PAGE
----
The port of Brussels is ideally situated in the heart of Europe.
It is accessible to both river traffic and seagoing vessels of up to 4,500 tonnes, which is remarkable for an inland port. It is only 5 hours from Antwerp via a canal with only two locks. The port of Brussels is also served by direct high-speed road links to the Netherlands, Germany, Luxembourg, France and the United Kingdom. The northern European rail network - one of the most extensive anywhere in the world - also provides direct access to the outer harbour. The Brucargo air terminal, along the Antwerp highway, is just a few minutes away by road from the outer harbour and TIR centre.
A nerve centre for an ever-growing number of competitive enterprises.
With its customs and excise, warehousing and distribution facilities, the port of Brussels has attracted many industries and businesses from a variety of sectors, including food and agriculture, building materials, energy, chemicals, scrap metal salvage and recycling, etc. Transport is therefore of utmost importance as the port of Brussels is also crucial for the supply of goods and services to the city of Brussels.
A major player on the European scene...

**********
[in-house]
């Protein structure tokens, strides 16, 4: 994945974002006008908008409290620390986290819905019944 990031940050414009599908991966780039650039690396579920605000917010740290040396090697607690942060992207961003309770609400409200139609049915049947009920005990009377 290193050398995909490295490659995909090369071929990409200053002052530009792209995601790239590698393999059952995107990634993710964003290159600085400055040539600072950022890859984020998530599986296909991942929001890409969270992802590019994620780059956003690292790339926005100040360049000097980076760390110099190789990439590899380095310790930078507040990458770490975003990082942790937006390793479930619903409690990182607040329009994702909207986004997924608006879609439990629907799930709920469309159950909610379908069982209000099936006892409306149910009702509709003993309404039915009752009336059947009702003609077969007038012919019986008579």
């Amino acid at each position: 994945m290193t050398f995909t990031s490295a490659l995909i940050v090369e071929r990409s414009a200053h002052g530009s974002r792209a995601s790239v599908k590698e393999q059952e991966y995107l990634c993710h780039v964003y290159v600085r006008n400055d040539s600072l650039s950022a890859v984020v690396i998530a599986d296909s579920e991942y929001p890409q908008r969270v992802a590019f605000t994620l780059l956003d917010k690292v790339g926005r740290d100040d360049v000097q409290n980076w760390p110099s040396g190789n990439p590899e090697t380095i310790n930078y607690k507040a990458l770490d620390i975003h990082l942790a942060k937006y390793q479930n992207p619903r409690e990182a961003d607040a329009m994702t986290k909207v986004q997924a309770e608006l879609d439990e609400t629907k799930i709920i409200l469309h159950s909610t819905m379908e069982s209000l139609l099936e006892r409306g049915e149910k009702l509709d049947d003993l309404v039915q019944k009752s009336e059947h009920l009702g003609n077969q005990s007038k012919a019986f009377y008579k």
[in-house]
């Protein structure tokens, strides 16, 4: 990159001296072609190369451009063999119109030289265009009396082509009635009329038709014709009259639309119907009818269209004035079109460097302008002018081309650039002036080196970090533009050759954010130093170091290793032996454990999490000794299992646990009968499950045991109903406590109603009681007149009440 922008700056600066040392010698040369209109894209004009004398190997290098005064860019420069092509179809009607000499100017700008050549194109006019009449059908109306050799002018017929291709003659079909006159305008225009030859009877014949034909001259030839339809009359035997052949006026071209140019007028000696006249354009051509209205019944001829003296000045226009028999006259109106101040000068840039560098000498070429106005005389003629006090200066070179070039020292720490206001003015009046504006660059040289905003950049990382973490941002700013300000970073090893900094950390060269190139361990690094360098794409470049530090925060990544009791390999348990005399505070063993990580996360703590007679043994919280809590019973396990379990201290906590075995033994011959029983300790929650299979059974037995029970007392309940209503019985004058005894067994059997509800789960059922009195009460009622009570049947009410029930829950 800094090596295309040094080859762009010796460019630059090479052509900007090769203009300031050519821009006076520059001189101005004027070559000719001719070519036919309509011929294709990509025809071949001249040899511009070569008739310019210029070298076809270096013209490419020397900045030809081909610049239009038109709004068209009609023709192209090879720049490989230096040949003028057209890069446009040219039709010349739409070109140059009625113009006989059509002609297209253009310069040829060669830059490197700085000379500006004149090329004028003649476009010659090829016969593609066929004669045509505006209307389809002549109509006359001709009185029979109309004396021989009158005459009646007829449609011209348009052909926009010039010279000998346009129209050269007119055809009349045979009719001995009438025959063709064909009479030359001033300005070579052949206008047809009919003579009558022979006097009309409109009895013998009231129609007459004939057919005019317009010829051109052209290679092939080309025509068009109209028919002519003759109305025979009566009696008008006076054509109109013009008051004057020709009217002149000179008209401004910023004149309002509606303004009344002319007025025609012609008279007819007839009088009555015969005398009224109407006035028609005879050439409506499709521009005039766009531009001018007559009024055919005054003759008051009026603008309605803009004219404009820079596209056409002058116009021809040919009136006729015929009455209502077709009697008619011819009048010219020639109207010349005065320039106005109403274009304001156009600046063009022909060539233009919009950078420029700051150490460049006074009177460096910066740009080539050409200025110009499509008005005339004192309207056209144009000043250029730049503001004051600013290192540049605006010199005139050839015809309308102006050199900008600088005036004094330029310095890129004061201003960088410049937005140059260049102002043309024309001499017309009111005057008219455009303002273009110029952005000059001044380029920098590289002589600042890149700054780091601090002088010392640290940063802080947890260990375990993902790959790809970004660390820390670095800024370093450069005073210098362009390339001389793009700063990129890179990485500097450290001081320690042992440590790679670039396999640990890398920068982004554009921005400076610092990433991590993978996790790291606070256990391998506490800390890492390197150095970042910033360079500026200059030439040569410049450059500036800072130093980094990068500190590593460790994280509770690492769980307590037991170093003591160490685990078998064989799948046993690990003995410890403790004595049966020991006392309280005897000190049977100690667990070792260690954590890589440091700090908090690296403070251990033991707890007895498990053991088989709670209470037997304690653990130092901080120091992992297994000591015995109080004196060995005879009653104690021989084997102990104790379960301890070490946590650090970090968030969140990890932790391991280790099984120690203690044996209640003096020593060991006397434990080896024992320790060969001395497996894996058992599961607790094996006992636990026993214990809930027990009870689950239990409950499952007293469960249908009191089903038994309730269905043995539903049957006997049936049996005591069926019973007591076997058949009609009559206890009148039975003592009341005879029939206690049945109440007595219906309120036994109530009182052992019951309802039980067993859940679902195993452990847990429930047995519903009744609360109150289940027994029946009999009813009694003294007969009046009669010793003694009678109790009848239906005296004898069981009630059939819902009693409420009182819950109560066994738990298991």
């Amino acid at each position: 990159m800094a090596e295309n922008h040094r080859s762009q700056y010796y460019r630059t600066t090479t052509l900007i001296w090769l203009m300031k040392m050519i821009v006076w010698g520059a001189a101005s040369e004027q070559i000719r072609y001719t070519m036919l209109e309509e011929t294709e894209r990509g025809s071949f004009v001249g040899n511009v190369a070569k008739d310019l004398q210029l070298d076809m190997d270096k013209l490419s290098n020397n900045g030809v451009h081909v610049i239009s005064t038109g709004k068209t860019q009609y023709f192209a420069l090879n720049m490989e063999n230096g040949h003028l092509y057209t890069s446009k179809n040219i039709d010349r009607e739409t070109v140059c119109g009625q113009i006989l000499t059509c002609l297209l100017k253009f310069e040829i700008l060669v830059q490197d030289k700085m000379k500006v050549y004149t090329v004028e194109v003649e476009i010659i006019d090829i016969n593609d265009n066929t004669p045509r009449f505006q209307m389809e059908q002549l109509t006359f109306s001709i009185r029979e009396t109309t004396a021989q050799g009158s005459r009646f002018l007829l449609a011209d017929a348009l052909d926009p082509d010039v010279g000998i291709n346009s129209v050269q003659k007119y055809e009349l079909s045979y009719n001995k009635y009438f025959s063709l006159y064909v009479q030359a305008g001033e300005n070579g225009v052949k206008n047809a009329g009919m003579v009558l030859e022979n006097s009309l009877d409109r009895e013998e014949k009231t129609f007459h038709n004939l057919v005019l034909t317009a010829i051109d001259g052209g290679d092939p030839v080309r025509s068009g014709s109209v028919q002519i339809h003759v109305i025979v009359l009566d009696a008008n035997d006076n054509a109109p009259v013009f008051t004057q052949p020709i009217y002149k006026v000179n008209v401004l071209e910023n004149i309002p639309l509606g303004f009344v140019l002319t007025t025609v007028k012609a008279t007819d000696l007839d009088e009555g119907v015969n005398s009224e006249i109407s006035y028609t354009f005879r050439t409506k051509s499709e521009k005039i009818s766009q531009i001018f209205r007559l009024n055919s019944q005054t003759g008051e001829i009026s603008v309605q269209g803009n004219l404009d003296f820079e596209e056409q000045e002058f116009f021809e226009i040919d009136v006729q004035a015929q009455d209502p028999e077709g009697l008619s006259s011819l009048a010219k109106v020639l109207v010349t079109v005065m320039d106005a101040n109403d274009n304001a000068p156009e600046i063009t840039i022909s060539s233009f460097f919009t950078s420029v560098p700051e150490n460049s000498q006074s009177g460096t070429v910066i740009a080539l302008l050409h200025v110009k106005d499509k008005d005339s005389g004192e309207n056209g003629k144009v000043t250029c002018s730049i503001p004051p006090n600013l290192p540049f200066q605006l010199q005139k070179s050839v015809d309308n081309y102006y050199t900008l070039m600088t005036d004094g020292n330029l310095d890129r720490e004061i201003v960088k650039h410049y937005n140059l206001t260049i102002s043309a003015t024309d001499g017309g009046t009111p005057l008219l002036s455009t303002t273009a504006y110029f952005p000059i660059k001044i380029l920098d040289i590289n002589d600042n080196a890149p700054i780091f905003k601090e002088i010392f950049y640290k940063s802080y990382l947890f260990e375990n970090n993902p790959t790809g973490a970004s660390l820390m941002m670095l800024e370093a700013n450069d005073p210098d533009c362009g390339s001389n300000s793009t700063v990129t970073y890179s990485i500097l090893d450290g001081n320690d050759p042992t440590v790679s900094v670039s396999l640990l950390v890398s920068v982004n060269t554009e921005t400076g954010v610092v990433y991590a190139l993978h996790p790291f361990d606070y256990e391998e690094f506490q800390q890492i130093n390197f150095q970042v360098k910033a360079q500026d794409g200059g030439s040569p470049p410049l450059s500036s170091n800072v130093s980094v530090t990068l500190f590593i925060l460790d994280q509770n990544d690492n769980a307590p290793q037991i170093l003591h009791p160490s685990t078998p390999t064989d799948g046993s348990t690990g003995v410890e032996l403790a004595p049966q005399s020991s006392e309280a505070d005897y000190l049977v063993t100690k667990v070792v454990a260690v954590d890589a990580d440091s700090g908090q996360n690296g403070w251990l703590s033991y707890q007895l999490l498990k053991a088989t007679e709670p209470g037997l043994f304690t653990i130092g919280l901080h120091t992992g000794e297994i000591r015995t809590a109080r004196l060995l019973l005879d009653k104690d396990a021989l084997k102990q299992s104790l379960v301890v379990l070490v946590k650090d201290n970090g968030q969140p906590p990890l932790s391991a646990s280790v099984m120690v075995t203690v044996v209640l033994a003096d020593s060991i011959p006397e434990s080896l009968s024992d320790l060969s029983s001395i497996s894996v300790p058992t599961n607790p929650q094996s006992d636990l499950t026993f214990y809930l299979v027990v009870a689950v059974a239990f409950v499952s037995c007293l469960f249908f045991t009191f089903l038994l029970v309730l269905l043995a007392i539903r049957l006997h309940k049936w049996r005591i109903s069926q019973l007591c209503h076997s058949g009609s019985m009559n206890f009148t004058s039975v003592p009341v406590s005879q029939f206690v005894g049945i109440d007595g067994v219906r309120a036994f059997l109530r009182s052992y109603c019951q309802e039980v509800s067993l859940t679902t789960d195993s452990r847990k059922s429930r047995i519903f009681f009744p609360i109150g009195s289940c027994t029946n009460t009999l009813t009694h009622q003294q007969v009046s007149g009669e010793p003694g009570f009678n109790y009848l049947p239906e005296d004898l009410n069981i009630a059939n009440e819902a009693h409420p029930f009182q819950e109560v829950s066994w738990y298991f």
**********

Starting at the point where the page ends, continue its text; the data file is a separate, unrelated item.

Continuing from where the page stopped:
For many, Brussels is synonymous with Europe. The same is true for its port, and its key role within European transport networks. As a founder member of the EFIP (European Federation of Inland Ports), the port of Brussels is indeed set to fulfil its role in ensuring the economic development of inland ports, as well as that of combined modes of transport throughout Europe.
This European and multimodal dimension is apparent in the projects to modernize and develop the port's infrastructures, with the provision of additional facilities, new logistic stores, warehouses and so on.
And a key European logistics centre
Naturally enough, many major companies have chosen Brussels as a centre for the distribution of their products throughout Europe. Given its strategic location, the advantages are obvious. Within the immediate vicinity of the decision-making organisations of the European Union, with efficient passenger transport systems, (TGV, a modern airport with direct access to the city centre, etc.), and given its multilingual and cosmopolitan character, it indeed has a great deal to offer. The port of Brussels fits perfectly into the scheme of things. Running right through into the heartland of the city, from north to south, it integrates a whole variety of installations, facilities and amenities, many of them situated in essentially industrial areas, providing yet another vital link to the city's historical centre.